1190116_Sharifi,S_2022.pdf (694.54 kB)
Systems Biology–Derived Genetic Signatures of Mastitis in Dairy Cattle: A New Avenue for Drug Repurposing
journal contributionposted on 2022-09-07, 04:28 authored by S Sharifi, ML Shahreza, A Pakdel, JM Reecy, N Ghadiri, H Atashi, M Motamedi, Esmaeil EbrahimieEsmaeil Ebrahimie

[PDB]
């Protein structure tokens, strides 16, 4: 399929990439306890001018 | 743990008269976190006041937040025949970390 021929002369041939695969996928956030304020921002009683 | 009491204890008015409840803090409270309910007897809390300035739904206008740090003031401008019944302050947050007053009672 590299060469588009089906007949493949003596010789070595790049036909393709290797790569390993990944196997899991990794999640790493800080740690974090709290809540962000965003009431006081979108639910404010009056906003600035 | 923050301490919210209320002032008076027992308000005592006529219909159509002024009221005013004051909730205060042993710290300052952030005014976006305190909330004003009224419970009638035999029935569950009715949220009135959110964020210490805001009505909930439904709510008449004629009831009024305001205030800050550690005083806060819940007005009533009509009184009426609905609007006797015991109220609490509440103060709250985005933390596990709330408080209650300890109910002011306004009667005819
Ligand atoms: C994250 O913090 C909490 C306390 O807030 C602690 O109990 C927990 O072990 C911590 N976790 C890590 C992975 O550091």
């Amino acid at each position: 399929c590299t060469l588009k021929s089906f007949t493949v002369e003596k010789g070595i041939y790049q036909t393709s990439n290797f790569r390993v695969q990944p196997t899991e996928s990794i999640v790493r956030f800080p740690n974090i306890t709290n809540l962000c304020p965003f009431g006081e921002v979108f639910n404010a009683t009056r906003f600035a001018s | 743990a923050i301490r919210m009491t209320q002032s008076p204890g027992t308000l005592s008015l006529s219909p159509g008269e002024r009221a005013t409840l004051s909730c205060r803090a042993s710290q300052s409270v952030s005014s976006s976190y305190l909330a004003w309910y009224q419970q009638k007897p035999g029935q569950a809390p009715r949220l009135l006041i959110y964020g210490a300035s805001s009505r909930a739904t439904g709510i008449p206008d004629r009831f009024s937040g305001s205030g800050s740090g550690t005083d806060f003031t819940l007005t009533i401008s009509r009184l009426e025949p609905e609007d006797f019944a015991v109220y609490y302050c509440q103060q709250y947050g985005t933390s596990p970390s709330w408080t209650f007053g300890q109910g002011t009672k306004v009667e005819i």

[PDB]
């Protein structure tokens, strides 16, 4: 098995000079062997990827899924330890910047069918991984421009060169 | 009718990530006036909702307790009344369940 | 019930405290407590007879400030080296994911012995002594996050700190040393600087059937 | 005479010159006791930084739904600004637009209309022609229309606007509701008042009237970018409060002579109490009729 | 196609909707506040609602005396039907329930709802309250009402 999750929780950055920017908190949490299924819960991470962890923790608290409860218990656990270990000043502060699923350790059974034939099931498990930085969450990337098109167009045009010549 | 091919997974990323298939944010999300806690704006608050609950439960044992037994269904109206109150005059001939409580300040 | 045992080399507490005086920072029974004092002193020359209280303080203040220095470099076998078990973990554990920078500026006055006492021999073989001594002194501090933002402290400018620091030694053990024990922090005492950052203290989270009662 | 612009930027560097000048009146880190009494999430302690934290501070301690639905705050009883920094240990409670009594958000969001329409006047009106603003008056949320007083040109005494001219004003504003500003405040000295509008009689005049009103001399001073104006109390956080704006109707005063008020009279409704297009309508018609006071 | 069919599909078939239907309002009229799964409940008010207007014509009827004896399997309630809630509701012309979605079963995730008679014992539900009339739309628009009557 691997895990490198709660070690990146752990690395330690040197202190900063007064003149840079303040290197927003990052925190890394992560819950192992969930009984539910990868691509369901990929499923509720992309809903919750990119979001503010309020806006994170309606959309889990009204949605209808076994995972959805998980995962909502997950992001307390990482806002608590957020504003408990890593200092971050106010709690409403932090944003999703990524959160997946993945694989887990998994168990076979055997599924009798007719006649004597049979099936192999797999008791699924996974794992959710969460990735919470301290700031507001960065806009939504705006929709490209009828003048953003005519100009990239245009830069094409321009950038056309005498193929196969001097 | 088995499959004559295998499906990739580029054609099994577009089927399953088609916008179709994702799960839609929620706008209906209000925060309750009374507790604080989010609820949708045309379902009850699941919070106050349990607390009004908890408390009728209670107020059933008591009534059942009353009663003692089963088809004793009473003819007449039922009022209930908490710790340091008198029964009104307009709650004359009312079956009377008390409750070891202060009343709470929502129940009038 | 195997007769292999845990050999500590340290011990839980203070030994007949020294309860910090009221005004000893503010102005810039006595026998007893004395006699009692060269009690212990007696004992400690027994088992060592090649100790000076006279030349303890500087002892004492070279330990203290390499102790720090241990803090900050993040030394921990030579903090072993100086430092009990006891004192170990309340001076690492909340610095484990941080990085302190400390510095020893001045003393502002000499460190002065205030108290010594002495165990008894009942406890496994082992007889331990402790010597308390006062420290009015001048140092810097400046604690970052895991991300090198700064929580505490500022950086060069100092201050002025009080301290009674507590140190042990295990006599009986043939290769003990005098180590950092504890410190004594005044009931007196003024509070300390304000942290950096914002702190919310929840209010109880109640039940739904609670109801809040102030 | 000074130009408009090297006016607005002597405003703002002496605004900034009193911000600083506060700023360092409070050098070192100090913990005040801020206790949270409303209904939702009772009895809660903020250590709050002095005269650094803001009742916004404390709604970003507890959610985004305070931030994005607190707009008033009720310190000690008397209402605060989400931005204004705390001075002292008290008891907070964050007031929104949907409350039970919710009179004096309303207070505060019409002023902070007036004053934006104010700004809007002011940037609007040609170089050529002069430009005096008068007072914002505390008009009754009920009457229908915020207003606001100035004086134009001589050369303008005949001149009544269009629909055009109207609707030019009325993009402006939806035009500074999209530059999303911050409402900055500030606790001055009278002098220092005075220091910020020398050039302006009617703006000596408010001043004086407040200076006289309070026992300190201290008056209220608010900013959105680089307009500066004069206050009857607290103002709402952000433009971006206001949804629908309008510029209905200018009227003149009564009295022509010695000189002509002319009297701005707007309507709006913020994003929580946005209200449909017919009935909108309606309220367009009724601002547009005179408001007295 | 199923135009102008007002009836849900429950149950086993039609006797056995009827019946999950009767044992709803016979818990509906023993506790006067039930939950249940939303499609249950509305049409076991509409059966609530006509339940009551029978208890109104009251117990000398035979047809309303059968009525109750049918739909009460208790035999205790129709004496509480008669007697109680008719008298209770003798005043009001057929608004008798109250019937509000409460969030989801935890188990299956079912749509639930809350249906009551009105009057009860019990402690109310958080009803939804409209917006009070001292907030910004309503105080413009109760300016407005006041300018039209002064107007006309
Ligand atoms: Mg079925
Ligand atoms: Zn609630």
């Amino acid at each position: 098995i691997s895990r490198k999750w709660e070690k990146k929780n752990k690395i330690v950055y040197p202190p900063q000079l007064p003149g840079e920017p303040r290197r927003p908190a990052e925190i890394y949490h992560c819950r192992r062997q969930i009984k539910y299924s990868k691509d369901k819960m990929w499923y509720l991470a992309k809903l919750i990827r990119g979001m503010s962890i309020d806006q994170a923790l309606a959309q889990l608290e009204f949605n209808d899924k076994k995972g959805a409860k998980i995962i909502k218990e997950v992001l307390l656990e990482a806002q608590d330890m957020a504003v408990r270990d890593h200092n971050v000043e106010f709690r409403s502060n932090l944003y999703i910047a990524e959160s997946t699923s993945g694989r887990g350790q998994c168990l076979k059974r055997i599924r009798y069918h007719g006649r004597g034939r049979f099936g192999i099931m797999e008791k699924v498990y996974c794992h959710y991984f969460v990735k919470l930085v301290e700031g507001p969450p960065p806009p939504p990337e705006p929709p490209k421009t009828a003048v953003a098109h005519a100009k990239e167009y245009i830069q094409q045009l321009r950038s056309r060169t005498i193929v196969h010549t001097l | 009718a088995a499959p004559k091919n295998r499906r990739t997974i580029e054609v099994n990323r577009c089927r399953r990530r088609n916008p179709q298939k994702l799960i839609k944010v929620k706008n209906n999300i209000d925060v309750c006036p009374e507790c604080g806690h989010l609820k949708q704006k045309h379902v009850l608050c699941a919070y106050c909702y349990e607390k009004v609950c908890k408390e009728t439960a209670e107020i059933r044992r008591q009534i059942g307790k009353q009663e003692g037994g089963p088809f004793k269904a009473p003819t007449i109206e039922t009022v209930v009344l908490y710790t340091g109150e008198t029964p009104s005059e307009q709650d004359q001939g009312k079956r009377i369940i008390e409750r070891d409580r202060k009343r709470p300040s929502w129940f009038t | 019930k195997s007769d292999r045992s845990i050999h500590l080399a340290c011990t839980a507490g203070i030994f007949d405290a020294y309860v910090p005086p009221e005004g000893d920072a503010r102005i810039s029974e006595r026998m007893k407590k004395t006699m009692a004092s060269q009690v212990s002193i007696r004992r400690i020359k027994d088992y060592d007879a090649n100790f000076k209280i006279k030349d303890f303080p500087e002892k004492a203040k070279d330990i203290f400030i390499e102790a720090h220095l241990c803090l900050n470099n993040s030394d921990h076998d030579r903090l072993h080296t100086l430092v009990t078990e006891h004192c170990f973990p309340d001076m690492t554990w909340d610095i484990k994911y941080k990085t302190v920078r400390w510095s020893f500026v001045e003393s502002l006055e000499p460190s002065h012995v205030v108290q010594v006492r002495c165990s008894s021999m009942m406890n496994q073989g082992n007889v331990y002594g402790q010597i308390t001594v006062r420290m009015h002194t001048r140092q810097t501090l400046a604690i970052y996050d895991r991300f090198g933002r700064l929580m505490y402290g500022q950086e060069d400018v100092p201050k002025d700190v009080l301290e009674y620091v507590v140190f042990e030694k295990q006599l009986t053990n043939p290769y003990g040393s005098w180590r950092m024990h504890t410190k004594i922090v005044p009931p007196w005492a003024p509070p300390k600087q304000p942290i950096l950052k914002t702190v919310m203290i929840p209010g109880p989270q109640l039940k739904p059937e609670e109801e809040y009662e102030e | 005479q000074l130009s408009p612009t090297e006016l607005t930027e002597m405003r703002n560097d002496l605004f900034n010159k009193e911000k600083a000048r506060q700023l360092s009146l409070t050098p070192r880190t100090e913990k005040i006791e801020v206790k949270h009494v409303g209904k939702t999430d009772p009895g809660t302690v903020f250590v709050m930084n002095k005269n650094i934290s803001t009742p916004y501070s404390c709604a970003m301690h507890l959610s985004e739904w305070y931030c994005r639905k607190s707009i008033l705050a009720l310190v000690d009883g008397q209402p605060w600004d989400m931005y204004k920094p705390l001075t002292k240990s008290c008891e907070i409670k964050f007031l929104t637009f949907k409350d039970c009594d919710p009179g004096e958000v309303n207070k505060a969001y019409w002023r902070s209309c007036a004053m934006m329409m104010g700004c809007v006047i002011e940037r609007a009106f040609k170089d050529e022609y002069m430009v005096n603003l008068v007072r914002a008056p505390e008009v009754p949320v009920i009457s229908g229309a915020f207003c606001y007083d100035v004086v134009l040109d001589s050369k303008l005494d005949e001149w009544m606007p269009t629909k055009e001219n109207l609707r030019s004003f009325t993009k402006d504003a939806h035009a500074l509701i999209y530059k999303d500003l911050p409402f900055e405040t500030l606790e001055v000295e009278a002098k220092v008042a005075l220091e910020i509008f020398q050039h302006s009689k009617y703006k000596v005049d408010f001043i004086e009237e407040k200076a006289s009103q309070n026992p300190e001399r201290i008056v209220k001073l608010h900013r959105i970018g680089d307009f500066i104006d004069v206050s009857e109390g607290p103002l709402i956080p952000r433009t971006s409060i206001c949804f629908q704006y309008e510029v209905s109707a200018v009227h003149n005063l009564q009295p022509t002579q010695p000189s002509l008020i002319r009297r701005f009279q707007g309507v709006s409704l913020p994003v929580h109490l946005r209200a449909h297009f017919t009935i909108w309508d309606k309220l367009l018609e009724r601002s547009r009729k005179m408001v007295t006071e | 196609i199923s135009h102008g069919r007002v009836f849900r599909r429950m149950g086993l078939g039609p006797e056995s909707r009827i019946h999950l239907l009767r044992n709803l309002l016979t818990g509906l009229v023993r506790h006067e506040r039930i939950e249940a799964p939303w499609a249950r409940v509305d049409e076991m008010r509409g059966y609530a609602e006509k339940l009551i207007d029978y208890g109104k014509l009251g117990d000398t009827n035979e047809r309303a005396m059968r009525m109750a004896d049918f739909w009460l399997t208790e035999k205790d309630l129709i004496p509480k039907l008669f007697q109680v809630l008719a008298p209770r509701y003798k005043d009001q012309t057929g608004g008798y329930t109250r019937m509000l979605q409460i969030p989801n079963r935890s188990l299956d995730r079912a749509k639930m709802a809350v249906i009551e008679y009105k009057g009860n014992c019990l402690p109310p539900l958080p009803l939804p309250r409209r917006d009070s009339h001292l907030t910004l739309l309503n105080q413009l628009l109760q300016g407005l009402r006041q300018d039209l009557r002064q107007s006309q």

Mastitis, a disease with high incidence worldwide, is the most prevalent and costly disease in the dairy industry. Gram-negative bacteria such as Escherichia coli (E. coli) are assumed to be among the leading agents causing acute severe infection with clinical signs. E. Coli, environmental mastitis pathogens, are the primary etiological agents of bovine mastitis in well-managed dairy farms. Response to E. Coli infection has a complex pattern affected by genetic and environmental parameters. On the other hand, the efficacy of antibiotics and/or anti-inflammatory treatment in E. coli mastitis is still a topic of scientific debate, and studies on the treatment of clinical cases show conflicting results. Unraveling the bio-signature of mastitis in dairy cattle can open new avenues for drug repurposing. In the current research, a novel, semi-supervised heterogeneous label propagation algorithm named Heter-LP, which applies both local and global network features for data integration, was used to potentially identify novel therapeutic avenues for the treatment of E. coli mastitis. Online data repositories relevant to known diseases, drugs, and gene targets, along with other specialized biological information for E. coli mastitis, including critical genes with robust bio-signatures, drugs, and related disorders, were used as input data for analysis with the Heter-LP algorithm. Our research identified novel drugs such as Glibenclamide, Ipratropium, Salbutamol, and Carbidopa as possible therapeutics that could be used against E. coli mastitis. Predicted relationships can be used by pharmaceutical scientists or veterinarians to find commercially efficacious medicines or a combination of two or more active compounds to treat this infectious disease.